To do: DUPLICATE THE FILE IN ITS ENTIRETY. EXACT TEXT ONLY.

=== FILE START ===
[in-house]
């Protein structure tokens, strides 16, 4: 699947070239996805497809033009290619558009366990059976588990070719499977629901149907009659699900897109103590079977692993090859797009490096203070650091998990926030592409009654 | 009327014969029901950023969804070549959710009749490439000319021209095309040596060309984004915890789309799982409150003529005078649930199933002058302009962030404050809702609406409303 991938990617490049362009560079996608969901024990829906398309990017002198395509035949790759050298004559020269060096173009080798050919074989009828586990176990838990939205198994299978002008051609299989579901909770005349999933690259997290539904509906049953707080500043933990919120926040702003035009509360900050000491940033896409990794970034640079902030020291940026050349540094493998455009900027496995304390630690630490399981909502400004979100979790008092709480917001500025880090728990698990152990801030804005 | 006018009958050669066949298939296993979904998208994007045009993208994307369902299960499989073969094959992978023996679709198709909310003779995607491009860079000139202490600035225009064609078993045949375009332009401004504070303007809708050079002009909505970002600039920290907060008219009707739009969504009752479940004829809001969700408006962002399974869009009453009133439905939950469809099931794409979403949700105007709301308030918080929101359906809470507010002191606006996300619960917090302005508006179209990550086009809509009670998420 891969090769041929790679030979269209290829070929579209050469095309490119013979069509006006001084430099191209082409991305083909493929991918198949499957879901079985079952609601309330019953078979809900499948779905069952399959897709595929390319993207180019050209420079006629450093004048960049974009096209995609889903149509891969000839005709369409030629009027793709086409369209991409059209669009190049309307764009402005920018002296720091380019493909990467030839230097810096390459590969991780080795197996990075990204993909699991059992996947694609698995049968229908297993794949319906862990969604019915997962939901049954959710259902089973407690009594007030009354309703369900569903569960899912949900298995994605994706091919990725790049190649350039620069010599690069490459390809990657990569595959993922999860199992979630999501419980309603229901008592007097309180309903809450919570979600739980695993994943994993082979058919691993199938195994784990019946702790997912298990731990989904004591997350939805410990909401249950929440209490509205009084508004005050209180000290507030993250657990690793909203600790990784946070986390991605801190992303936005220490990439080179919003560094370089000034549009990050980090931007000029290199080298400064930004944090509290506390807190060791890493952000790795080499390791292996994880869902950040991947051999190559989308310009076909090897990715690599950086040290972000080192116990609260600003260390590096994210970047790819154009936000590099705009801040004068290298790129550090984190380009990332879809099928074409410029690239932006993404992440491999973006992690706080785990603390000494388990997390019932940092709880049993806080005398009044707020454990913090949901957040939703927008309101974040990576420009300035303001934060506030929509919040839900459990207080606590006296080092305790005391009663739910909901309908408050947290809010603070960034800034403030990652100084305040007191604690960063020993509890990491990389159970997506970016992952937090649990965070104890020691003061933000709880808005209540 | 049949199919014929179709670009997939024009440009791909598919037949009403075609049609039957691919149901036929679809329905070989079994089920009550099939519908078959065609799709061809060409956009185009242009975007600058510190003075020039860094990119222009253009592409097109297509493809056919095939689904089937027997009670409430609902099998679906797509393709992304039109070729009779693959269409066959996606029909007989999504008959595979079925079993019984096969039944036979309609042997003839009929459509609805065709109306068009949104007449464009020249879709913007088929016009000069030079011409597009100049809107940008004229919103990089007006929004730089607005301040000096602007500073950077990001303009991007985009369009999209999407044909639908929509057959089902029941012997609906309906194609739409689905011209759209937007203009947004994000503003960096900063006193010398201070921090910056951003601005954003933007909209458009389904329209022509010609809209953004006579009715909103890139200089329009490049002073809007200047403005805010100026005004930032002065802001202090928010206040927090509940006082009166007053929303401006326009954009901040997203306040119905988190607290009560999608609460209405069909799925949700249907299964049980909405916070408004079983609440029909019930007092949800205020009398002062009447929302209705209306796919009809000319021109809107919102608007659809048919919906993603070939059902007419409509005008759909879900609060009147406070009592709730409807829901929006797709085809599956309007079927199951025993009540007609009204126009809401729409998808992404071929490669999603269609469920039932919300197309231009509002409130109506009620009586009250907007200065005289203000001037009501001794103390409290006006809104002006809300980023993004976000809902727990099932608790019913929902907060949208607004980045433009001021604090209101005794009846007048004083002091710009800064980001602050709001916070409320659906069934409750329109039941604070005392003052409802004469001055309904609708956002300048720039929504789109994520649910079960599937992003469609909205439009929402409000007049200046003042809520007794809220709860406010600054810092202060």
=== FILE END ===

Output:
[in-house]
């Protein structure tokens, strides 16, 4: 699947070239996805497809033009290619558009366990059976588990070719499977629901149907009659699900897109103590079977692993090859797009490096203070650091998990926030592409009654 | 009327014969029901950023969804070549959710009749490439000319021209095309040596060309984004915890789309799982409150003529005078649930199933002058302009962030404050809702609406409303 991938990617490049362009560079996608969901024990829906398309990017002198395509035949790759050298004559020269060096173009080798050919074989009828586990176990838990939205198994299978002008051609299989579901909770005349999933690259997290539904509906049953707080500043933990919120926040702003035009509360900050000491940033896409990794970034640079902030020291940026050349540094493998455009900027496995304390630690630490399981909502400004979100979790008092709480917001500025880090728990698990152990801030804005 | 006018009958050669066949298939296993979904998208994007045009993208994307369902299960499989073969094959992978023996679709198709909310003779995607491009860079000139202490600035225009064609078993045949375009332009401004504070303007809708050079002009909505970002600039920290907060008219009707739009969504009752479940004829809001969700408006962002399974869009009453009133439905939950469809099931794409979403949700105007709301308030918080929101359906809470507010002191606006996300619960917090302005508006179209990550086009809509009670998420 891969090769041929790679030979269209290829070929579209050469095309490119013979069509006006001084430099191209082409991305083909493929991918198949499957879901079985079952609601309330019953078979809900499948779905069952399959897709595929390319993207180019050209420079006629450093004048960049974009096209995609889903149509891969000839005709369409030629009027793709086409369209991409059209669009190049309307764009402005920018002296720091380019493909990467030839230097810096390459590969991780080795197996990075990204993909699991059992996947694609698995049968229908297993794949319906862990969604019915997962939901049954959710259902089973407690009594007030009354309703369900569903569960899912949900298995994605994706091919990725790049190649350039620069010599690069490459390809990657990569595959993922999860199992979630999501419980309603229901008592007097309180309903809450919570979600739980695993994943994993082979058919691993199938195994784990019946702790997912298990731990989904004591997350939805410990909401249950929440209490509205009084508004005050209180000290507030993250657990690793909203600790990784946070986390991605801190992303936005220490990439080179919003560094370089000034549009990050980090931007000029290199080298400064930004944090509290506390807190060791890493952000790795080499390791292996994880869902950040991947051999190559989308310009076909090897990715690599950086040290972000080192116990609260600003260390590096994210970047790819154009936000590099705009801040004068290298790129550090984190380009990332879809099928074409410029690239932006993404992440491999973006992690706080785990603390000494388990997390019932940092709880049993806080005398009044707020454990913090949901957040939703927008309101974040990576420009300035303001934060506030929509919040839900459990207080606590006296080092305790005391009663739910909901309908408050947290809010603070960034800034403030990652100084305040007191604690960063020993509890990491990389159970997506970016992952937090649990965070104890020691003061933000709880808005209540 | 049949199919014929179709670009997939024009440009791909598919037949009403075609049609039957691919149901036929679809329905070989079994089920009550099939519908078959065609799709061809060409956009185009242009975007600058510190003075020039860094990119222009253009592409097109297509493809056919095939689904089937027997009670409430609902099998679906797509393709992304039109070729009779693959269409066959996606029909007989999504008959595979079925079993019984096969039944036979309609042997003839009929459509609805065709109306068009949104007449464009020249879709913007088929016009000069030079011409597009100049809107940008004229919103990089007006929004730089607005301040000096602007500073950077990001303009991007985009369009999209999407044909639908929509057959089902029941012997609906309906194609739409689905011209759209937007203009947004994000503003960096900063006193010398201070921090910056951003601005954003933007909209458009389904329209022509010609809209953004006579009715909103890139200089329009490049002073809007200047403005805010100026005004930032002065802001202090928010206040927090509940006082009166007053929303401006326009954009901040997203306040119905988190607290009560999608609460209405069909799925949700249907299964049980909405916070408004079983609440029909019930007092949800205020009398002062009447929302209705209306796919009809000319021109809107919102608007659809048919919906993603070939059902007419409509005008759909879900609060009147406070009592709730409807829901929006797709085809599956309007079927199951025993009540007609009204126009809401729409998808992404071929490669999603269609469920039932919300197309231009509002409130109506009620009586009250907007200065005289203000001037009501001794103390409290006006809104002006809300980023993004976000809902727990099932608790019913929902907060949208607004980045433009001021604090209101005794009846007048004083002091710009800064980001602050709001916070409320659906069934409750329109039941604070005392003052409802004469001055309904609708956002300048720039929504789109994520649910079960599937992003469609909205439009929402409000007049200046003042809520007794809220709860406010600054810092202060």